- Control of the basal rhythm: it is a very risky method and consists in predicting ovulation. It was a popular method in the 1970s but predictions are often based on a calendar, a daily measurement of a woman's body temperature (the temperature rises by 1 ° C after ovulation) and other signs such as changes in vaginal secretions. These methods, with the exception of the complete abstinencehave a relatively high failure rate; approximately 20% of couples experience unexpected pregnancy within a year.
- Coitus interrupted from the Latin coitus interruptis: it is a contraceptive practice that consists in the extraction of the penis from the vagina before ejaculation, in an attempt to prevent sperm from being introduced into the vagina. It is a natural contraceptive practice, but ineffective and can cause unexpected pregnancies. This is because prior to ejaculation, a small amount of lubricating fluid can come out of the penis during penetration and contain sperm that could fertilize the egg.
- Tubal ligation: a very effective contraceptive method which consists in placing clamps or rings to block the passage of the egg inside the uterine tubes (fallopian tubes), and prevent it from meeting with the spermatozoa. Unfortunately it causes in women the onset of an early menopause and tubal ligation can often cause a symptomatology known as "post tubal ligation syndrome", in which menstrual periods are longer and heavier than normal, cramps, back pain and extreme mood swings. However, the effectiveness of this method is close to 100% and the initial cost of the operation is amortized over the long term compared to the recurring cost of other contraceptive methods (purchase of birth control pills or barrier systems such as condoms and diaphragms).
- Vasectomy: disruption of the vas deferens that carries sperm from the testes to the urethra through their reversible ligation or through irreversible vasectomy leading to permanent sterility. This surgical sterilization system does not alter the erective capacity of the penis and still allows for orgasm and ejaculation to be achieved. However, there are possibilities to intervene with microsurgery and perform an anastomosis operation, or rejoining the dissected spermatic ducts, with the aim of restoring the fertility lost with vasectomy. However, only the 30% of interventions to restore the integrity of the spermatic ducts resulted in a pregnancy.
If the intervention to rejoin the spermatic ducts has not allowed to restore fertility, it is possible to use techniques for taking spermatozoa from the testicles or epididymis for intrauterine artificial insemination.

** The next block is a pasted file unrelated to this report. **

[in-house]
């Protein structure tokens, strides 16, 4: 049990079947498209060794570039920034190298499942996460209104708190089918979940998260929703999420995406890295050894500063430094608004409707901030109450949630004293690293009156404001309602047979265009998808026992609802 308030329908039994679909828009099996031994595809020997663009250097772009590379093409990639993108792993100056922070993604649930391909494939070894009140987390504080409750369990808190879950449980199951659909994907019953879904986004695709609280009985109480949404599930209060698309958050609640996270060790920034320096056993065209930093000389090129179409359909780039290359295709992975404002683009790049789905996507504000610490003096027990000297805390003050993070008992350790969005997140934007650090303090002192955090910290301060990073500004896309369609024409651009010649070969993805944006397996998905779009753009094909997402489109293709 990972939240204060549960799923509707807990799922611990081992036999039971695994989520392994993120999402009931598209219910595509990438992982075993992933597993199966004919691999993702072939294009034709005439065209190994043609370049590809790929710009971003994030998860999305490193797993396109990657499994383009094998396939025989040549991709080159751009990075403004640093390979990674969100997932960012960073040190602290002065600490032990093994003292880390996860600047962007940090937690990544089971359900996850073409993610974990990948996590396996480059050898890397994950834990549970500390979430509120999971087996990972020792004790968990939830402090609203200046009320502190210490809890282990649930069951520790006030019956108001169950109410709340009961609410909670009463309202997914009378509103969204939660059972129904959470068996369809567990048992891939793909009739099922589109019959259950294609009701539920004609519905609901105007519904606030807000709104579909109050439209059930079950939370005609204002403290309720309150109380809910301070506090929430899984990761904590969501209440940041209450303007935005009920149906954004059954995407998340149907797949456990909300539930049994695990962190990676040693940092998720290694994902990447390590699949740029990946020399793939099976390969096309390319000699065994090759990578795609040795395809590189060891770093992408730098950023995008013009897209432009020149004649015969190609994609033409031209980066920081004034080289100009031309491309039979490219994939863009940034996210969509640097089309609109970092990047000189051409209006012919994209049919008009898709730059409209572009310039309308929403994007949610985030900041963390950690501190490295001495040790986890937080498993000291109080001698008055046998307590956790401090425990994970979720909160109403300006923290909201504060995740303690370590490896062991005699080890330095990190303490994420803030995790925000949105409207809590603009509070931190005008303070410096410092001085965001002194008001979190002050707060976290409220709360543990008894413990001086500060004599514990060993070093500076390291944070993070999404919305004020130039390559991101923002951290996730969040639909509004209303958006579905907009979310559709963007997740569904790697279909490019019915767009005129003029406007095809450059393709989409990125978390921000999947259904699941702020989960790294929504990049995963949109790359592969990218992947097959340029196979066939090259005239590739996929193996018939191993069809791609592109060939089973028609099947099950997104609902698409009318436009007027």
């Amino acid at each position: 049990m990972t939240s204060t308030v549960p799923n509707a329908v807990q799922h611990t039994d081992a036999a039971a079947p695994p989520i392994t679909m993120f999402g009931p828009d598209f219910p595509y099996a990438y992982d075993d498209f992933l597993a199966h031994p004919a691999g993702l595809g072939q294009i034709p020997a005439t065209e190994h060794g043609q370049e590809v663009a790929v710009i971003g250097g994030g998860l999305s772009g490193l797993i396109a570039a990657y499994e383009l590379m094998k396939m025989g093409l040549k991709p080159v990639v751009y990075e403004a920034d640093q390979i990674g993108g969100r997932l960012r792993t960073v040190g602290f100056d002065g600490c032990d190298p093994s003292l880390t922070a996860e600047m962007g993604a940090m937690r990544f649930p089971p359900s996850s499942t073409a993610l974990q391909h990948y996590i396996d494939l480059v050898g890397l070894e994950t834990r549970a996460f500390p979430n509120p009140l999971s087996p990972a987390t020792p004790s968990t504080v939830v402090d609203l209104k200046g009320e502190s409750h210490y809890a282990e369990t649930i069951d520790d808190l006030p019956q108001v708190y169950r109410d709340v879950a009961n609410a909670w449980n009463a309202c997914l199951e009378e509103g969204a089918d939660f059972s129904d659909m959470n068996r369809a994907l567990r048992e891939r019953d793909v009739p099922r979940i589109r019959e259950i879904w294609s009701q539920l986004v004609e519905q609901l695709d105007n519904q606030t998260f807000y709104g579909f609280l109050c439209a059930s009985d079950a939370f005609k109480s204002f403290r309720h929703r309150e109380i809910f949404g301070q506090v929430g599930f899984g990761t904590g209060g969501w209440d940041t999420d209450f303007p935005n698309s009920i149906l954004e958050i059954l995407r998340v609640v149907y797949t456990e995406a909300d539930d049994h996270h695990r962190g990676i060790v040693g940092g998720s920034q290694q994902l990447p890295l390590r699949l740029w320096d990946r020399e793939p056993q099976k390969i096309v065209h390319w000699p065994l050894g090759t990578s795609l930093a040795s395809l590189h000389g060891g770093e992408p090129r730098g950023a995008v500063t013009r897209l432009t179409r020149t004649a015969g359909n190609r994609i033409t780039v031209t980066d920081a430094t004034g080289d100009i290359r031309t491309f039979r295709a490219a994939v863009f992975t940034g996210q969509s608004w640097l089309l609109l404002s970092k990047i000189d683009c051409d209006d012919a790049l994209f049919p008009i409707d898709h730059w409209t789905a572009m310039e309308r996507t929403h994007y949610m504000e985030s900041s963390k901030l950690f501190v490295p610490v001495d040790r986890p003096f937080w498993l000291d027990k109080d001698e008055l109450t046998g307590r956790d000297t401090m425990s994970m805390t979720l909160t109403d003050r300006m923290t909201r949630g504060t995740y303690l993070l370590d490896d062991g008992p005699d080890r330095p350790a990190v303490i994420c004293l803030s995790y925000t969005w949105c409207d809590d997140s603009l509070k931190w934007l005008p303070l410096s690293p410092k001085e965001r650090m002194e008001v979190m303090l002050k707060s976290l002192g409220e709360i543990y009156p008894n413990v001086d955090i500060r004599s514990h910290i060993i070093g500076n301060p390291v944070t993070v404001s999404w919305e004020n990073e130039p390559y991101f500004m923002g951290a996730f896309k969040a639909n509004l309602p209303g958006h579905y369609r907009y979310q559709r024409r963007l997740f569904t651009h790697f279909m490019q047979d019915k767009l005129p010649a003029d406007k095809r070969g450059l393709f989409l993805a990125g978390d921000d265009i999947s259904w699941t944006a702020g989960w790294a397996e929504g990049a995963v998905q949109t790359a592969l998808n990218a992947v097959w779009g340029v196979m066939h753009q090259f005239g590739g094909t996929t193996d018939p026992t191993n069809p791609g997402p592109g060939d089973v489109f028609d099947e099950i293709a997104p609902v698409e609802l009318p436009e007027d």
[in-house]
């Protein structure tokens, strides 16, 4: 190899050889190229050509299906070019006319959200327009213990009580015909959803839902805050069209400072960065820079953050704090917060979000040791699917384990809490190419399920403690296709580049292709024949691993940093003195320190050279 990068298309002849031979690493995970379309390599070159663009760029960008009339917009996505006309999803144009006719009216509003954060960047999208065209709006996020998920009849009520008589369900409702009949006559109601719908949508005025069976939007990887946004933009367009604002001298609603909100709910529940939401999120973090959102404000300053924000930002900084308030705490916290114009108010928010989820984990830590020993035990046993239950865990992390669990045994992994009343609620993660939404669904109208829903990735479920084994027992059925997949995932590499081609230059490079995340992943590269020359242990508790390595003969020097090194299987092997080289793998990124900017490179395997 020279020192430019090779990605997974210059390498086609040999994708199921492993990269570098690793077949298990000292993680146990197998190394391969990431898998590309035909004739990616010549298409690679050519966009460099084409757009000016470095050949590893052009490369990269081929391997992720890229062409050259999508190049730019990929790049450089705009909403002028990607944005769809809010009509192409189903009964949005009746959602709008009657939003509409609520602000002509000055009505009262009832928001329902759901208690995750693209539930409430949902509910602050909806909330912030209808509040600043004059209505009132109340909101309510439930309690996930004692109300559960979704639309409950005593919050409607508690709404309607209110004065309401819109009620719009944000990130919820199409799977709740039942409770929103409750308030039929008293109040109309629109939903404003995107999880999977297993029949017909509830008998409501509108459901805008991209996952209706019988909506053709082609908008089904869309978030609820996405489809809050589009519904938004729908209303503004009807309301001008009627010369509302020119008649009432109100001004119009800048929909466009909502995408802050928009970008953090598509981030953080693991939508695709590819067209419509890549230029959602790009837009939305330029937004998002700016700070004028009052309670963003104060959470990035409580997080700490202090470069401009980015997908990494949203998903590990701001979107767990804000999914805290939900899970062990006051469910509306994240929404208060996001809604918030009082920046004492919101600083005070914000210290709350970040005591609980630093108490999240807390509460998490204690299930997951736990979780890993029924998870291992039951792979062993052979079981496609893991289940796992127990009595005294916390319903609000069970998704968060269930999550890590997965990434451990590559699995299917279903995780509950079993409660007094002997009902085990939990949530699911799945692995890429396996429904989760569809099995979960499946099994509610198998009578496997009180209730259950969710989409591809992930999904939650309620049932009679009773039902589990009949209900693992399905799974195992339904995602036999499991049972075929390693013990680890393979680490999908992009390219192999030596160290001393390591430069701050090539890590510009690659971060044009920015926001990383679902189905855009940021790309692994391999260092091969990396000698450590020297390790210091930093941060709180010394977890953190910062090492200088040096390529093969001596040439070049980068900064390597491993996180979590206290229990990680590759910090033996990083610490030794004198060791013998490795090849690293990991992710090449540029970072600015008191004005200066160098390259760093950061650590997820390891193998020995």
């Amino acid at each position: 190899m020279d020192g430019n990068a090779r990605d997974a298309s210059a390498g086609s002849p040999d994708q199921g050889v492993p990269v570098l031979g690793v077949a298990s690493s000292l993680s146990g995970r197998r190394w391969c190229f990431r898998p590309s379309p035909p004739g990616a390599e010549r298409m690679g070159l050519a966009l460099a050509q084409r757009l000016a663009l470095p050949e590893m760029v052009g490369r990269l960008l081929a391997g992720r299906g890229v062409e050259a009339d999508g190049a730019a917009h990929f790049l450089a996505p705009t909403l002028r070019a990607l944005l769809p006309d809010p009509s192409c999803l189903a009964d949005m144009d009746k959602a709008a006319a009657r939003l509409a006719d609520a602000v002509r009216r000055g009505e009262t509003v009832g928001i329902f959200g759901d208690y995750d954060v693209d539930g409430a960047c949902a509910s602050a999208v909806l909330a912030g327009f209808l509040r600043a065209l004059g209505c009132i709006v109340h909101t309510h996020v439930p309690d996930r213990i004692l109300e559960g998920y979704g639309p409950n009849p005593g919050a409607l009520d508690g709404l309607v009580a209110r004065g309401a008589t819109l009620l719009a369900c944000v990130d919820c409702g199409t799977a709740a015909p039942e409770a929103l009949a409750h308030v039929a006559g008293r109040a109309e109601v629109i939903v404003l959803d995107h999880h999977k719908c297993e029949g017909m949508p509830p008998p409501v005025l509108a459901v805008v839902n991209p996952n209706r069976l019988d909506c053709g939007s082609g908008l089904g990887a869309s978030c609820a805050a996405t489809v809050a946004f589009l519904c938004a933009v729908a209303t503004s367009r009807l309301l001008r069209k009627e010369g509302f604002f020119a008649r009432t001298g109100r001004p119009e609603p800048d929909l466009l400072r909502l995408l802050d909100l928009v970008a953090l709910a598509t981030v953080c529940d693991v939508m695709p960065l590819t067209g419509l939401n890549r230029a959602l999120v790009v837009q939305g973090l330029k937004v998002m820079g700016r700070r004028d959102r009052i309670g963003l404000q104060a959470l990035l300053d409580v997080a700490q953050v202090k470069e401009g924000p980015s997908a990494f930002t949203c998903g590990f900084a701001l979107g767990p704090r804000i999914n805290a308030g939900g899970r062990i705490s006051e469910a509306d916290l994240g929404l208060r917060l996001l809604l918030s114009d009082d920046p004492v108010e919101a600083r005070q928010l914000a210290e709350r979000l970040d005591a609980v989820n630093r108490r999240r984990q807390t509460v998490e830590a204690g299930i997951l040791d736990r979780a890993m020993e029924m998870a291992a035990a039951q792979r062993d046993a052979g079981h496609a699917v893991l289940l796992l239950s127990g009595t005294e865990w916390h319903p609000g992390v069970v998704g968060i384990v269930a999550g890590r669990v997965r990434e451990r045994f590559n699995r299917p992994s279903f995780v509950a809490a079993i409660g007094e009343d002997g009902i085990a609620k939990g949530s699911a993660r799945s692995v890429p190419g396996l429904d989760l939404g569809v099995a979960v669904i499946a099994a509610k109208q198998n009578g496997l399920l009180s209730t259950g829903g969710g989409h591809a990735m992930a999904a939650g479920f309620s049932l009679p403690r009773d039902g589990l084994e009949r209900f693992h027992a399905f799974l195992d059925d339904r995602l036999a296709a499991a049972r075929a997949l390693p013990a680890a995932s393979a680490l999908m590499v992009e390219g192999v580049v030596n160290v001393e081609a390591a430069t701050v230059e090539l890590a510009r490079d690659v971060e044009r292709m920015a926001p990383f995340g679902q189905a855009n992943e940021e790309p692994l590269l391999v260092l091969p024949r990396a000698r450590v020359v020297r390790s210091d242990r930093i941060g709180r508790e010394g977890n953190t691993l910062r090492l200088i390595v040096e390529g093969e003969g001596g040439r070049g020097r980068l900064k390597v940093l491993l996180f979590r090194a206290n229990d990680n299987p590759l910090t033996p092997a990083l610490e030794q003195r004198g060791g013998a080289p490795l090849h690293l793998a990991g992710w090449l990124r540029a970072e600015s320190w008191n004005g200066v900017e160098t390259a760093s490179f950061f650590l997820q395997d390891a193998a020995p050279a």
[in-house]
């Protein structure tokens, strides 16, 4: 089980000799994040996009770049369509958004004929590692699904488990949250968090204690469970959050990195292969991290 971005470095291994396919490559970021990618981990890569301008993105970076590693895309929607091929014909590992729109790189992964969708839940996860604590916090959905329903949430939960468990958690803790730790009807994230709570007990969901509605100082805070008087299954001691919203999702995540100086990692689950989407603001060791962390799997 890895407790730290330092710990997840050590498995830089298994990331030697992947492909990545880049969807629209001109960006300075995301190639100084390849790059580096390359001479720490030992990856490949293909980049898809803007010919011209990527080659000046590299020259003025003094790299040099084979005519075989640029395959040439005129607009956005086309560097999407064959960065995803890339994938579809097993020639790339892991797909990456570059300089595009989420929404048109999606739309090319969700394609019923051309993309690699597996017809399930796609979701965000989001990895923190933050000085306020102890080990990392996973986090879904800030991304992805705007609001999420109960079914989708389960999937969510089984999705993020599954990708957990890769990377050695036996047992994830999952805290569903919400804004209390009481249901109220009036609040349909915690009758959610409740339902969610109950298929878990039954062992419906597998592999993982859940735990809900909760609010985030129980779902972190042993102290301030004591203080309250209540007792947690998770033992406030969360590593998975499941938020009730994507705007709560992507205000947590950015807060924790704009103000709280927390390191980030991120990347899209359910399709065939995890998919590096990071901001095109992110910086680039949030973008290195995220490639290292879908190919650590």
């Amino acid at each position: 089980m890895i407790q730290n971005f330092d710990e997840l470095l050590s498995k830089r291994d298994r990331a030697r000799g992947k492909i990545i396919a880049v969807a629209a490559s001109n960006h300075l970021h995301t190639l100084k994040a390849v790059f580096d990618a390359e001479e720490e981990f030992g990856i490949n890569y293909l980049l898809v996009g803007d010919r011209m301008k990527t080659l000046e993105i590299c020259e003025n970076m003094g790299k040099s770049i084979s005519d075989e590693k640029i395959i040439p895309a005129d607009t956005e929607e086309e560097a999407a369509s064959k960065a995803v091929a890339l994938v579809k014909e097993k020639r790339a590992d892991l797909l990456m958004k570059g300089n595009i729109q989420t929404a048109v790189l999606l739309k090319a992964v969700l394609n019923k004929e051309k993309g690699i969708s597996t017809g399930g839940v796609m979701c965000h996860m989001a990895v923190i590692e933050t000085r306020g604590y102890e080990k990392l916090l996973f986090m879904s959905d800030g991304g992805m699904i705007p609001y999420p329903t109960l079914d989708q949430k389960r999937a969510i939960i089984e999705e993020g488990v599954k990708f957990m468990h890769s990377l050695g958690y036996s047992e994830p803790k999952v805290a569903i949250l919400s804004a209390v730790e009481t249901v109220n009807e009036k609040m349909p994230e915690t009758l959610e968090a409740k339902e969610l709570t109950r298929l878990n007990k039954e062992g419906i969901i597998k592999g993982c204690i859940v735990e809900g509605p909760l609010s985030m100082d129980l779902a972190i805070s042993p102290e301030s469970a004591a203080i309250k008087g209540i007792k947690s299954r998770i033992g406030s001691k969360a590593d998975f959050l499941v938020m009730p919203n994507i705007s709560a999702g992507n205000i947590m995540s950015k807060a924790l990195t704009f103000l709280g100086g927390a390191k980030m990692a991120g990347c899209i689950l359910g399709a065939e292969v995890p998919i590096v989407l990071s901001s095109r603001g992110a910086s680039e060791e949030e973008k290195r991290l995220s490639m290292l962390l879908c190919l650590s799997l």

Permanent birth control methods such as vasectomy or surgical cutting or cauterization of the fallopian tubes are rarely used as conventional birth control systems are just as effective and less invasive. However, permanent sterilization may be necessary if a pregnancy could compromise the health of the mother, or if you do not want to transmit a hereditary disease or disability to the offspring. Finally, as already mentioned, generally the initial economic cost of a sterilization surgery is amortized over time, saving on the cost of contraceptive devices.
Emergency post-coital contraception techniques
There are emergency contraceptive methods to be implemented following a risky sexual intercourse. These systems consist in the intake of hormonal drugs, which can be administered in the hours (or days) after coitus, or after the deposition of the spermatozoa inside the cavities of the female sexual organs.
These drugs are not without side effects and must be taken under strict medical supervision.
- Morning-after pill
The best known medical specialty is Norlevo®. The drug consists of a single tablet (single dose) containing 1.5 mg of levonorgestrel, a progestin hormone. Levonorgestrel is a very powerful drug, so 1.5 mg represents a quantity of medicine that causes the ovulation process to slow down to almost stop.
The tablet should be taken as soon as possible, preferably within 12 hours, after unprotected intercourse and no later than 72 hours (3 days) after intercourse.
Norlevo® can be taken at any time during the menstrual cycle.
In the event that the egg cell was already fertilized and implanted, the drug would have no effect.
The following undesirable effects have been observed following administration of Norlevo®:
Very common side effects (affecting more than 1 user in 10):
dizziness, headache, nausea, abdominal pain, breast tenderness, menstruation delay, heavy menstruation, uterine bleeding, uterine pain, fatigue.
Common side effects (affecting 1 to 10 users in 100):
diarrhea, vomiting, painful menstruation.
Undesirable effects of unknown frequency:
cases of thromboembolic events (blood clotting) have been reported during the postmarketing period; allergic reactions such as swelling of the throat and face and skin rashes may occur after taking this medicine.